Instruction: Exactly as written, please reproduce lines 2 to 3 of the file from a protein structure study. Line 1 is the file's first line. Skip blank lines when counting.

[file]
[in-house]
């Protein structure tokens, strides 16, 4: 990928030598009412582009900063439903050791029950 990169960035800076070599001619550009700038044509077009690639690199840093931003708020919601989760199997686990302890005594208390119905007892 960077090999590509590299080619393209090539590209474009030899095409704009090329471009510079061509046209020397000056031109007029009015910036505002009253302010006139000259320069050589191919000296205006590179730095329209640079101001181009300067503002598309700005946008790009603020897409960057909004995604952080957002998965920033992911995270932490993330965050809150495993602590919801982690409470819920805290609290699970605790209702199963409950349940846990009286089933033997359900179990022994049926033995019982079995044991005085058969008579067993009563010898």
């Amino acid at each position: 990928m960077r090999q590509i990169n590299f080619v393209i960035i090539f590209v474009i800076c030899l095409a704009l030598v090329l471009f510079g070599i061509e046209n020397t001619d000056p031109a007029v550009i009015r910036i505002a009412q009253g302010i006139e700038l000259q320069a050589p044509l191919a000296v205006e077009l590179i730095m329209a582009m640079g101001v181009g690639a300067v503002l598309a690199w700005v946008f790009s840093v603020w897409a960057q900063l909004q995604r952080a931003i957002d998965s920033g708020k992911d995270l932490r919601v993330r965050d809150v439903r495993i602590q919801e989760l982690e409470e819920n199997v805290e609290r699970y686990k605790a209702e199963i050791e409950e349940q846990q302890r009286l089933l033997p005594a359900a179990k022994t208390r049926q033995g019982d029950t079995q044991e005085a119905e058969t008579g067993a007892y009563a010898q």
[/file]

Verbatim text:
């Protein structure tokens, strides 16, 4: 990928030598009412582009900063439903050791029950 990169960035800076070599001619550009700038044509077009690639690199840093931003708020919601989760199997686990302890005594208390119905007892 960077090999590509590299080619393209090539590209474009030899095409704009090329471009510079061509046209020397000056031109007029009015910036505002009253302010006139000259320069050589191919000296205006590179730095329209640079101001181009300067503002598309700005946008790009603020897409960057909004995604952080957002998965920033992911995270932490993330965050809150495993602590919801982690409470819920805290609290699970605790209702199963409950349940846990009286089933033997359900179990022994049926033995019982079995044991005085058969008579067993009563010898």
């Amino acid at each position: 990928m960077r090999q590509i990169n590299f080619v393209i960035i090539f590209v474009i800076c030899l095409a704009l030598v090329l471009f510079g070599i061509e046209n020397t001619d000056p031109a007029v550009i009015r910036i505002a009412q009253g302010i006139e700038l000259q320069a050589p044509l191919a000296v205006e077009l590179i730095m329209a582009m640079g101001v181009g690639a300067v503002l598309a690199w700005v946008f790009s840093v603020w897409a960057q900063l909004q995604r952080a931003i957002d998965s920033g708020k992911d995270l932490r919601v993330r965050d809150v439903r495993i602590q919801e989760l982690e409470e819920n199997v805290e609290r699970y686990k605790a209702e199963i050791e409950e349940q846990q302890r009286l089933l033997p005594a359900a179990k022994t208390r049926q033995g019982d029950t079995q044991e005085a119905e058969t008579g067993a007892y009563a010898q």